Monday, August 27, 2012

Killer Joe

William Friedkin is back, reprising his work with Bug playwright Tracy Letts, in this malignant little tumor of a film called Killer Joe.

Story: Chris is thrown out of his mother's house (after she steals and sells his drugs), and he runs to his sister Dottie's trailer, but she's a little weird (momma may have caused some brain damage to her trying to smother her as a baby, or maybe that never happened) and sleeps heavy, so he goes next door to his dad Ansel's trailer, where the well-worn Sharla snipes at him while he explains to his (broke) Dad that if he doesn't come up with the money he'll be killed by the drug dealers he owes.

Chris has a plan, however. He's learned that his mother has an insurance policy and that Dottie is the beneficiary. And he knows of a guy named Killer Joe—a cop who has a sideline knocking people off for cash. Since they don't have the money up front, Killer Joe's gonna write 'em off, until he gets a load of the winsome Dottie, whom he takes as a retainer.

So, what we have is a tightly constructed, excellently shot and acted movie about people with no redeeming characteristics whatsoever. It's actually pretty funny, particularly at first. It gets increasingly violent and darker and darker as the story progresses, till the third act is utterly submerged in gore and sexual humiliation.

I kinda liked it.

The Boy said he felt they were trying to hard to be shocking and he just got bored toward the end.

It's NC-17 and that's actually warranted. Don't believe people who say US censors are uptight.

Emile Hirsch and Juno Temple are great as the brother and sister, and I don't really know them from anything else. (Hirsch apparently was Speed Racer but, seriously, who saw that?) Gina Gershon and Thomas Haden Church are also very good. But it's Matthew McConnaughey drives the story forward as the psychotic, sexual deviant who passes for the movie's hero.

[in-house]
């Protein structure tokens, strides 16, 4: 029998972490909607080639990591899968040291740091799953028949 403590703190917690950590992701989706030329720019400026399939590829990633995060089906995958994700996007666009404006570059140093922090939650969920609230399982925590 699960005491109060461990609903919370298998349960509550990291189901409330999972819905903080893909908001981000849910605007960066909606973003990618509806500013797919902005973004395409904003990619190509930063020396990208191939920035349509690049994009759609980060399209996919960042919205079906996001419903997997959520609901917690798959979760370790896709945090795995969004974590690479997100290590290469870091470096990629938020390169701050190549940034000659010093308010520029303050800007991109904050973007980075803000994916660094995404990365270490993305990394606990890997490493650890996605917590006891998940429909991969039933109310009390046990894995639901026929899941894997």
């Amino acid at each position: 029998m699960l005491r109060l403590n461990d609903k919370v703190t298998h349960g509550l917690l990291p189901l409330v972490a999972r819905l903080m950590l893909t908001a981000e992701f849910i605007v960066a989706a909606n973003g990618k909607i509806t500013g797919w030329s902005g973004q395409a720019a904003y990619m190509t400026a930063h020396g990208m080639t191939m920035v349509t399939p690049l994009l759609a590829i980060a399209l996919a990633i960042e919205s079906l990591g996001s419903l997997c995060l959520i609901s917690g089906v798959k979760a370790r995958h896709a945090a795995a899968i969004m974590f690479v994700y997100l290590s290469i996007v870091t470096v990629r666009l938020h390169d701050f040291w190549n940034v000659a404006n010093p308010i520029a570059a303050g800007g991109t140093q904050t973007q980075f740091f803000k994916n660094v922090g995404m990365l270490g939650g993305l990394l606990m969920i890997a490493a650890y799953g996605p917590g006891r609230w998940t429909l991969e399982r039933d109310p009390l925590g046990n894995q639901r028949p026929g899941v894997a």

Or maybe it's Dottie who's supposed to be the hero. This isn't really a film about a character's journey and personal growth.

I've heard that Ethan Coen liked this, which doesn't surprise me, since it bears a striking resemblance to Blood Simple, the Coen brothers first film. And as a machine, it's a well-oiled one. Also, like some of the Coen brothers' flick, it's a story about some profoundly stupid people.

But if the Coen brothers are accused of being cynical or detached from their characters, there's positive revulsion in this movie. The only human characteristics these people have are parodic vestiges of familial obligation.

Also, the ending's kind of a cop-out.

To say it's not for everyone doesn't do it justice. Much like Bug, it's for hardly anyone. And Bug's main characters were extremely sympathetic. Not so here. The movie disabuses you of any affection you might have for the characters quickly and often.

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